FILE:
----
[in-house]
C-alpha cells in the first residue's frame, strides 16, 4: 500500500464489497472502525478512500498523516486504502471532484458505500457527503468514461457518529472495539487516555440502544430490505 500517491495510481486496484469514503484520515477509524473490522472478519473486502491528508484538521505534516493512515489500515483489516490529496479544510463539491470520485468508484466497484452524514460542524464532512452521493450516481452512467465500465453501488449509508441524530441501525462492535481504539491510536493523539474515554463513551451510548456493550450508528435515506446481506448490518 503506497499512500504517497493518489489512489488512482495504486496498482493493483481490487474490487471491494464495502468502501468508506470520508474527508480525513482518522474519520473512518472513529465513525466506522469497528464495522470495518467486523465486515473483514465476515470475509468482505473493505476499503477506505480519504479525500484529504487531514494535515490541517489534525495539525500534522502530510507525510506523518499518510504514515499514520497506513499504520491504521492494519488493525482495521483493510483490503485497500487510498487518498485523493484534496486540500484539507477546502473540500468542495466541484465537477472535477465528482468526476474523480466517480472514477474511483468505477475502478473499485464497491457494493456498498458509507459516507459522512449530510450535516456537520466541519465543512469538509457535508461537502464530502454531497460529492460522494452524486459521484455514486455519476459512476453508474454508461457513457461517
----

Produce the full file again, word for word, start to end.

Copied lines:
[in-house]
C-alpha cells in the first residue's frame, strides 16, 4: 500500500464489497472502525478512500498523516486504502471532484458505500457527503468514461457518529472495539487516555440502544430490505 500517491495510481486496484469514503484520515477509524473490522472478519473486502491528508484538521505534516493512515489500515483489516490529496479544510463539491470520485468508484466497484452524514460542524464532512452521493450516481452512467465500465453501488449509508441524530441501525462492535481504539491510536493523539474515554463513551451510548456493550450508528435515506446481506448490518 503506497499512500504517497493518489489512489488512482495504486496498482493493483481490487474490487471491494464495502468502501468508506470520508474527508480525513482518522474519520473512518472513529465513525466506522469497528464495522470495518467486523465486515473483514465476515470475509468482505473493505476499503477506505480519504479525500484529504487531514494535515490541517489534525495539525500534522502530510507525510506523518499518510504514515499514520497506513499504520491504521492494519488493525482495521483493510483490503485497500487510498487518498485523493484534496486540500484539507477546502473540500468542495466541484465537477472535477465528482468526476474523480466517480472514477474511483468505477475502478473499485464497491457494493456498498458509507459516507459522512449530510450535516456537520466541519465543512469538509457535508461537502464530502454531497460529492460522494452524486459521484455514486455519476459512476453508474454508461457513457461517